Fools rush in where angels fear to tread. The old saying seems particularly apt when discussing the issue of trolling and, more specifically it’s relationship to book reviews. For anyone unfamiliar with the term, a troll is an individual who makes comments in order to provoke conflict. Here we are not talking about a reader who provides a 1 or 2 star review and furnishes a reasoned explanation for his/her perspective on the work. Authors may not like such reviews (although one can learn from constructive criticism), however they can not be considered as constituting trolling. Everyone is entitled to their opinion and the taking of offence at the expression of opinions with which authors (or anyone else) may disagree is not a valid reason for labelling such expressions as trolling.

Genuine trolling is, however sadly alive and well on the internet. Take, for example the following review and the comments generated by it, https://www.goodreads.com/review/show/499148682. The reviewer takes a positive delight in ripping the author’s work apart. It is, to the reviewer a source of considerable hilarity to point out grammatical errors (real or imagined). He appears to revel in making his followers laugh and laugh they do in response to the reviewer’s tearing apart of the author’s work. What should be a serious forum for discussing literature degenerates into an arena in which the reviewer and his/her followers rip their quarry apart. Blood sports are banned or curtailed in many countries but they remain alive and well on the internet.

As a libertarian (with a small l) I am wary of banning activities. There is a thin line between a person expressing their strong objection to a book and an individual deliberately looking to stir up conflict for the sake of so doing. However it strikes me that forums such as Goodreads need to look at whether they have strong enough measures in place to prevent, so far as is possible, unproductive and often vicious attacks on authors.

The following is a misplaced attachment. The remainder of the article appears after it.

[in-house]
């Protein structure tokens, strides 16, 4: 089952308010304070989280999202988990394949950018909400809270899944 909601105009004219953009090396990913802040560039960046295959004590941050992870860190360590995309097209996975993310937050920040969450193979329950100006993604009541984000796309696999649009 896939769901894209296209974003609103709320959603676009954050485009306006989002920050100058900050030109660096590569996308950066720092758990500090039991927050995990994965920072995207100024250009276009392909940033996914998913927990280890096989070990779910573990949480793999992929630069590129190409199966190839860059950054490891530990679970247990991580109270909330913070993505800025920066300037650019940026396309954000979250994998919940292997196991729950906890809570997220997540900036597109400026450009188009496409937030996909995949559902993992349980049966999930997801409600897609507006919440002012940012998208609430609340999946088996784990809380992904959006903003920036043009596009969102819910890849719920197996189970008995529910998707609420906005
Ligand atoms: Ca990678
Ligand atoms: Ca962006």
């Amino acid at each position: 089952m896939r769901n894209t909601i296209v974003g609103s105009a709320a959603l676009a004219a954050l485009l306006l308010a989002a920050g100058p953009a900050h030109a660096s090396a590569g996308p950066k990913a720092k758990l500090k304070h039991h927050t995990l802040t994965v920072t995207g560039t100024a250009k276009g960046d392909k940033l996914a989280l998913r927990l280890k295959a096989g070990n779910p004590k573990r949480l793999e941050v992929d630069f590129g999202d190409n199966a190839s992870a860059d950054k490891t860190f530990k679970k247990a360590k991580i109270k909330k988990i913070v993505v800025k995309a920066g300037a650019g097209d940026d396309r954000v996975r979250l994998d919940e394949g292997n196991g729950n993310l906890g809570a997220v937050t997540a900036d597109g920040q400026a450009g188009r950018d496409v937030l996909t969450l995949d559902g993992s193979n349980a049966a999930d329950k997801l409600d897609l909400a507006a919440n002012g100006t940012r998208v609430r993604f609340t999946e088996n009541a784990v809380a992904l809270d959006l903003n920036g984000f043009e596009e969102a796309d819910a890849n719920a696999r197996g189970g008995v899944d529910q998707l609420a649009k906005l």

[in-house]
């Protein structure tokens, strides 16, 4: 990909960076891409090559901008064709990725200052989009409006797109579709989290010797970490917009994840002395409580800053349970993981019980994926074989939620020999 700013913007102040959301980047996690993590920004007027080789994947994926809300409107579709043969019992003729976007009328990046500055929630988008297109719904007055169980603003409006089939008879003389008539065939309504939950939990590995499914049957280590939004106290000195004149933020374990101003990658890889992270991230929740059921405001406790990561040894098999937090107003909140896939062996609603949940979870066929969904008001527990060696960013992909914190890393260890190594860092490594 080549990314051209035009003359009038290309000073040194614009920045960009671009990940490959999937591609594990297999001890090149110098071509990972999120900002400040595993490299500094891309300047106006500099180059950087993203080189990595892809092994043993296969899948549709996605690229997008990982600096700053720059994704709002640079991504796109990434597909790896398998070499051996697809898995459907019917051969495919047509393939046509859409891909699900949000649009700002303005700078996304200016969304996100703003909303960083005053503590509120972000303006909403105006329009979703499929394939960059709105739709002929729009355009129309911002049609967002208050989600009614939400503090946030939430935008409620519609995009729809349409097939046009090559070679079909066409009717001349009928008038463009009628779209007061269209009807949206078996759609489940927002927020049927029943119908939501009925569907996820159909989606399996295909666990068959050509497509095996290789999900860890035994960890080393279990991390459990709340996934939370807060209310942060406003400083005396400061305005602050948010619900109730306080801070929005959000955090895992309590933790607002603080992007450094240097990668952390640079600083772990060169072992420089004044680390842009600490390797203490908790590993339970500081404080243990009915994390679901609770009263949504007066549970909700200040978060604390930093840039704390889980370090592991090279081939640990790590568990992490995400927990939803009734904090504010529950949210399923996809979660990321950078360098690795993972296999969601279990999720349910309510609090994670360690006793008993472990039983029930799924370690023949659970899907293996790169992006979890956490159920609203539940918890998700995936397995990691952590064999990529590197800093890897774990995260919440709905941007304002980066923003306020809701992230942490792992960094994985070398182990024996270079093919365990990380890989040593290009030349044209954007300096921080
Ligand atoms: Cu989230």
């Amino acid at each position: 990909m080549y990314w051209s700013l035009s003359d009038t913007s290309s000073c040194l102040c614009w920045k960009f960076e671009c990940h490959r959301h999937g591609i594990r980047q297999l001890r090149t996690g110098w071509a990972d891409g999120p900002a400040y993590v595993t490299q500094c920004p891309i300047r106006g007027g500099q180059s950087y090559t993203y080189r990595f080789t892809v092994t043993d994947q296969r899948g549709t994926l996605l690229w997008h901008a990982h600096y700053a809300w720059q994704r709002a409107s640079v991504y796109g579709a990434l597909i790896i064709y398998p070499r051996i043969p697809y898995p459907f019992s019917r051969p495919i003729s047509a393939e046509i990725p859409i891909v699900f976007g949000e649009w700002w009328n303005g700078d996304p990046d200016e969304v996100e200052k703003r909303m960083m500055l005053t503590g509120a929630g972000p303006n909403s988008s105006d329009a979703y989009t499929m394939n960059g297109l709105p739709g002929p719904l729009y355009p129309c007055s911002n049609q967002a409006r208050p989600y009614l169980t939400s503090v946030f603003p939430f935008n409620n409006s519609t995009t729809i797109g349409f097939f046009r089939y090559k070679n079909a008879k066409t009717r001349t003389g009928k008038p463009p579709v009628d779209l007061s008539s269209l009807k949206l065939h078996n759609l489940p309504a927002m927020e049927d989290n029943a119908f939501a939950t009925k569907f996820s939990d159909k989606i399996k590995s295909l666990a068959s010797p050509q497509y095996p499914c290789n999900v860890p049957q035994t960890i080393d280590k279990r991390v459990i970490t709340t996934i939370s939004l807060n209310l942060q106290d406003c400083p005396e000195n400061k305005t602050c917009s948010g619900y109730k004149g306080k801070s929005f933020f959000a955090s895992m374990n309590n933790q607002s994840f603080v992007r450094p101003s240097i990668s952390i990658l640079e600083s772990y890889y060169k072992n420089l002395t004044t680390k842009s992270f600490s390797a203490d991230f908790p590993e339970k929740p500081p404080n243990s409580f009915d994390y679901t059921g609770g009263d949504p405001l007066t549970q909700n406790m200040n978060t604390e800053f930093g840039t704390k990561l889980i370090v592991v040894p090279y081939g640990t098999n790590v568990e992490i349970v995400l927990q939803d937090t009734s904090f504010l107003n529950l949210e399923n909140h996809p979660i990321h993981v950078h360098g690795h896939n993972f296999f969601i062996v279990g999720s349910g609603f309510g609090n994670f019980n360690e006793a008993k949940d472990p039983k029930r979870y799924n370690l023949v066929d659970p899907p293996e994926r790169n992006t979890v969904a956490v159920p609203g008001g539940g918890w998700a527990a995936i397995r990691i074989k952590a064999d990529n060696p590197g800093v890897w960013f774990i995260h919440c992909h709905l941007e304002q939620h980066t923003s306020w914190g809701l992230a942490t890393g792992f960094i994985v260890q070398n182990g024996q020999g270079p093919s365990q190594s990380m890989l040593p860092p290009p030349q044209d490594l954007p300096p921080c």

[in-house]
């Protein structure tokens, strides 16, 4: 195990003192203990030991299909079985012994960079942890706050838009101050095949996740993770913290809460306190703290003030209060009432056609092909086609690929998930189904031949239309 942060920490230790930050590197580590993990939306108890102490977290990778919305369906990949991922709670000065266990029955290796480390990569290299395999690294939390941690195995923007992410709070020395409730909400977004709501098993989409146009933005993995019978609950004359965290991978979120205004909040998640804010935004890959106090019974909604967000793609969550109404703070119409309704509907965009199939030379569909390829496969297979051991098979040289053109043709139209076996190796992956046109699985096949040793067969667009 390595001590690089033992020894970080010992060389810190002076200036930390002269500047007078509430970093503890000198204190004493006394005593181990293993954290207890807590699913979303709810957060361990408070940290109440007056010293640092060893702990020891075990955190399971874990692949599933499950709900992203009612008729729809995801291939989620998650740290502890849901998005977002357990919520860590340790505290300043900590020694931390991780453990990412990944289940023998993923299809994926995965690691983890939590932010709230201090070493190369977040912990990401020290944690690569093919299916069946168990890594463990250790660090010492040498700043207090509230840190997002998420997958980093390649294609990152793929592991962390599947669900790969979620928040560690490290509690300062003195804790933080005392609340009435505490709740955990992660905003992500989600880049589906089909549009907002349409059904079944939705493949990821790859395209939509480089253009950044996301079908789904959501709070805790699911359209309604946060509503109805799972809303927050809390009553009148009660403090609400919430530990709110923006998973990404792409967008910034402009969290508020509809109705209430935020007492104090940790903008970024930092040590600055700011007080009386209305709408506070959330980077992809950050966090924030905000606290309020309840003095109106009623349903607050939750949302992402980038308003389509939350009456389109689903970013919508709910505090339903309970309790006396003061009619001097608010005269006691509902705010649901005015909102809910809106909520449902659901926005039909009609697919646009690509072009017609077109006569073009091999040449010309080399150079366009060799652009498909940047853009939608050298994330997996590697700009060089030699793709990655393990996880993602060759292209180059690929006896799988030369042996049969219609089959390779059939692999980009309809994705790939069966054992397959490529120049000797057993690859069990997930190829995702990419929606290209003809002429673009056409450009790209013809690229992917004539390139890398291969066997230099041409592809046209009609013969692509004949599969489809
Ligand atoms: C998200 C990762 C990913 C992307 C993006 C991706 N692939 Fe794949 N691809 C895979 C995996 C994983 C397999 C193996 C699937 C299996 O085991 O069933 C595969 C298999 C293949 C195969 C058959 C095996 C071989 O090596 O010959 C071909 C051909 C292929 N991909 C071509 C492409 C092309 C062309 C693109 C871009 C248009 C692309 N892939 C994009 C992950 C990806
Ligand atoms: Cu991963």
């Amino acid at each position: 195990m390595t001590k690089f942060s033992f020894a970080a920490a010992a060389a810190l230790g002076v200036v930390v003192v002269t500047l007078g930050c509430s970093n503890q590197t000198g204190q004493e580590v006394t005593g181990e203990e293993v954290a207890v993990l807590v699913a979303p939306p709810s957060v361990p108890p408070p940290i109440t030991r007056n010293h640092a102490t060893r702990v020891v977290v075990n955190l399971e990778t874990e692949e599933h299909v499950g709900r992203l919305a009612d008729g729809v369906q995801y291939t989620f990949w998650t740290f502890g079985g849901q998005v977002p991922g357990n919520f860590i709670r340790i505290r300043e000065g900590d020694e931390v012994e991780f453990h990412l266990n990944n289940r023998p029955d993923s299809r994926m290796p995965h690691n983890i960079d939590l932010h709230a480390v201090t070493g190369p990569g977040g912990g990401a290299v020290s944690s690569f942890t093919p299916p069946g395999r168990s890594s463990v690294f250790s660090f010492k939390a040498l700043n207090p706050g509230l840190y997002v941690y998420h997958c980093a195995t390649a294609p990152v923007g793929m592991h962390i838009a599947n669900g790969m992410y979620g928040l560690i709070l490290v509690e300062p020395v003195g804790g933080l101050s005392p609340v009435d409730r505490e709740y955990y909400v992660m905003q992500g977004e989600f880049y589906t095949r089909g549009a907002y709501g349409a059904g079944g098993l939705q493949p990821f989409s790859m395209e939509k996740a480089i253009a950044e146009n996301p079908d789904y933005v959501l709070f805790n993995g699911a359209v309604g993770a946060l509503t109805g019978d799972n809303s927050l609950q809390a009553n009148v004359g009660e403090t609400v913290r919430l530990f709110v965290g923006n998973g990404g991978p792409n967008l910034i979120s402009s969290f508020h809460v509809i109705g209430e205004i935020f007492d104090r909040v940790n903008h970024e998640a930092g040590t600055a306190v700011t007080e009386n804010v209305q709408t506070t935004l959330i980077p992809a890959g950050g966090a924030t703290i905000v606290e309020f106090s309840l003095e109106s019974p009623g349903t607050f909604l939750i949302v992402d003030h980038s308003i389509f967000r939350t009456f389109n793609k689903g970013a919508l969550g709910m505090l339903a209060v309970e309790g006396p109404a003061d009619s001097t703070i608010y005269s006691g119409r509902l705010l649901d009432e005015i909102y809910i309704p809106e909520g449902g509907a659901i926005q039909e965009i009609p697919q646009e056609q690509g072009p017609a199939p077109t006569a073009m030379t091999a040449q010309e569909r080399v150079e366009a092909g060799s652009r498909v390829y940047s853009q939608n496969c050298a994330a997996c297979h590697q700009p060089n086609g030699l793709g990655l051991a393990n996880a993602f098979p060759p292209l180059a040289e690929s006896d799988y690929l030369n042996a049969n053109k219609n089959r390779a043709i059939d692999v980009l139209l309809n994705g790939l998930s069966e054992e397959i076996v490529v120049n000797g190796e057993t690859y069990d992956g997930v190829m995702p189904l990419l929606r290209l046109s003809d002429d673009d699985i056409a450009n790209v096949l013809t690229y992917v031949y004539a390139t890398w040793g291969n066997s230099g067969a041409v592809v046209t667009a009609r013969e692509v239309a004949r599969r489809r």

(Disclaimer: I have not read the book in question nor am I acquainted with it’s author).

I haven’t Read Your Book But I Don’t Like It

I have read a number of articles dealing with personal attacks on authors. However I had not, until recently been subjected to such an attack. Before proceeding further I want to define clearly what I mean by the term “personal attack”. By personal attack I do not mean someone saying that they do not like my work when such views are expressed in a reasoned and measured manner. I don’t like all the books which pass through my hands. I have, however never criticised and/or insulted the author. The comments accompanying the below post do, in my view cross a line, http://newauthoronline.com/2013/10/12/bemused/#comments.

What I find particularly galling about the views expressed is the implied criticism of my books by a person who has not bothered to read them. If a reader dislikes my work after having read it then I must, of course respect their opinion even if I disagree with the assessment of the reviewer. The reviewer has taken the trouble to read my work rather than making sweeping statements about my “pretentsions to literary merit” without having opened my books.

Freedom of expression is vitally important, however I can not respect the views of a commenter who comments on my ability as a writer without having read any of the books written by me.